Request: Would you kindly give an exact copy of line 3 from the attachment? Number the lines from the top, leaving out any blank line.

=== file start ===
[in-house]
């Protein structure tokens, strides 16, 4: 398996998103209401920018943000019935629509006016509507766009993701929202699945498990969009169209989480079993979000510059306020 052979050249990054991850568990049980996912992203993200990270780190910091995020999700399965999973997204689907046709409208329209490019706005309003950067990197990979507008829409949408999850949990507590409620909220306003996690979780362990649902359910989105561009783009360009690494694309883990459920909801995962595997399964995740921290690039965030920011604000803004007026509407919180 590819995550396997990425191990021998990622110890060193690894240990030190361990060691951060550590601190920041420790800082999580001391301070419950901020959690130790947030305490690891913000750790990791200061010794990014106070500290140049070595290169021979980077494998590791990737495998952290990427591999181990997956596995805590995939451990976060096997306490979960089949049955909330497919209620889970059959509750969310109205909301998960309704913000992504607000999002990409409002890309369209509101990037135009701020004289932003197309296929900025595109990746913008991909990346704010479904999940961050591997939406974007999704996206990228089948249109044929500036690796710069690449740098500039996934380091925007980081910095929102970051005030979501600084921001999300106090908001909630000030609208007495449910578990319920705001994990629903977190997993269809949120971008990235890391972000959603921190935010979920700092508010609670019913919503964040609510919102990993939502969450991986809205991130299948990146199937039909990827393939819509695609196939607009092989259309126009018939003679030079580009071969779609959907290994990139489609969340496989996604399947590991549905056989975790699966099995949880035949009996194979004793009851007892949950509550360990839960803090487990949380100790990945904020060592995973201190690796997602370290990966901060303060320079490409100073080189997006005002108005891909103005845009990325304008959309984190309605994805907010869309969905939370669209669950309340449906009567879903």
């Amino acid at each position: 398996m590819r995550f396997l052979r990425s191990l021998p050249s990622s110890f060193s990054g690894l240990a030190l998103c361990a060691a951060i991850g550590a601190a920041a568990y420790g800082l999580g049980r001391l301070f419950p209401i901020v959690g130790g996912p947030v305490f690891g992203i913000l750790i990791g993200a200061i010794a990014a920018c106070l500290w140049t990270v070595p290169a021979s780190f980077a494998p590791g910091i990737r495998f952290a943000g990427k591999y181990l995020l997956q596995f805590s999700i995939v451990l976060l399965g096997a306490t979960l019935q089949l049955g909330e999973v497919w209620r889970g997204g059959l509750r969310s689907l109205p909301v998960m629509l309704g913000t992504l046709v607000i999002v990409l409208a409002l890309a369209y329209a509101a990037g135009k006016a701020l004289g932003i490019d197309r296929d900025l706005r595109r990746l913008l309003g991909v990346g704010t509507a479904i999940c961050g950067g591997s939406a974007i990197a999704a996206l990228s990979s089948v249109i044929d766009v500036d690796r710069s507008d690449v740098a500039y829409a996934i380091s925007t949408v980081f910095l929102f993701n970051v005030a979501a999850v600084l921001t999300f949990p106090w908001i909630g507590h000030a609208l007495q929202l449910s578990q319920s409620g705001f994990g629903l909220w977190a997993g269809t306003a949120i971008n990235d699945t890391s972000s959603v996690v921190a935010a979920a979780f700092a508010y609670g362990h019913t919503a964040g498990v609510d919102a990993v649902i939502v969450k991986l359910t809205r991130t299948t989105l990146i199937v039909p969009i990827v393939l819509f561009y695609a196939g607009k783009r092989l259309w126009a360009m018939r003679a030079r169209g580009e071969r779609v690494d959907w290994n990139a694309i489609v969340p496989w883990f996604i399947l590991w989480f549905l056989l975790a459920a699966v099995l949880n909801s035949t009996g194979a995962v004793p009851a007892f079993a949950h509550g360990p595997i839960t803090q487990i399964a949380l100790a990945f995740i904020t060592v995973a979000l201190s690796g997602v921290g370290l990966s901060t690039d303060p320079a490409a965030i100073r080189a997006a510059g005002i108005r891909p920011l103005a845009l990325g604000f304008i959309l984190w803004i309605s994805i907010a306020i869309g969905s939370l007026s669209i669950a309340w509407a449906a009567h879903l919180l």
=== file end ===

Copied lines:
């Amino acid at each position: 398996m590819r995550f396997l052979r990425s191990l021998p050249s990622s110890f060193s990054g690894l240990a030190l998103c361990a060691a951060i991850g550590a601190a920041a568990y420790g800082l999580g049980r001391l301070f419950p209401i901020v959690g130790g996912p947030v305490f690891g992203i913000l750790i990791g993200a200061i010794a990014a920018c106070l500290w140049t990270v070595p290169a021979s780190f980077a494998p590791g910091i990737r495998f952290a943000g990427k591999y181990l995020l997956q596995f805590s999700i995939v451990l976060l399965g096997a306490t979960l019935q089949l049955g909330e999973v497919w209620r889970g997204g059959l509750r969310s689907l109205p909301v998960m629509l309704g913000t992504l046709v607000i999002v990409l409208a409002l890309a369209y329209a509101a990037g135009k006016a701020l004289g932003i490019d197309r296929d900025l706005r595109r990746l913008l309003g991909v990346g704010t509507a479904i999940c961050g950067g591997s939406a974007i990197a999704a996206l990228s990979s089948v249109i044929d766009v500036d690796r710069s507008d690449v740098a500039y829409a996934i380091s925007t949408v980081f910095l929102f993701n970051v005030a979501a999850v600084l921001t999300f949990p106090w908001i909630g507590h000030a609208l007495q929202l449910s578990q319920s409620g705001f994990g629903l909220w977190a997993g269809t306003a949120i971008n990235d699945t890391s972000s959603v996690v921190a935010a979920a979780f700092a508010y609670g362990h019913t919503a964040g498990v609510d919102a990993v649902i939502v969450k991986l359910t809205r991130t299948t989105l990146i199937v039909p969009i990827v393939l819509f561009y695609a196939g607009k783009r092989l259309w126009a360009m018939r003679a030079r169209g580009e071969r779609v690494d959907w290994n990139a694309i489609v969340p496989w883990f996604i399947l590991w989480f549905l056989l975790a459920a699966v099995l949880n909801s035949t009996g194979a995962v004793p009851a007892f079993a949950h509550g360990p595997i839960t803090q487990i399964a949380l100790a990945f995740i904020t060592v995973a979000l201190s690796g997602v921290g370290l990966s901060t690039d303060p320079a490409a965030i100073r080189a997006a510059g005002i108005r891909p920011l103005a845009l990325g604000f304008i959309l984190w803004i309605s994805i907010a306020i869309g969905s939370l007026s669209i669950a309340w509407a449906a009567h879903l919180l």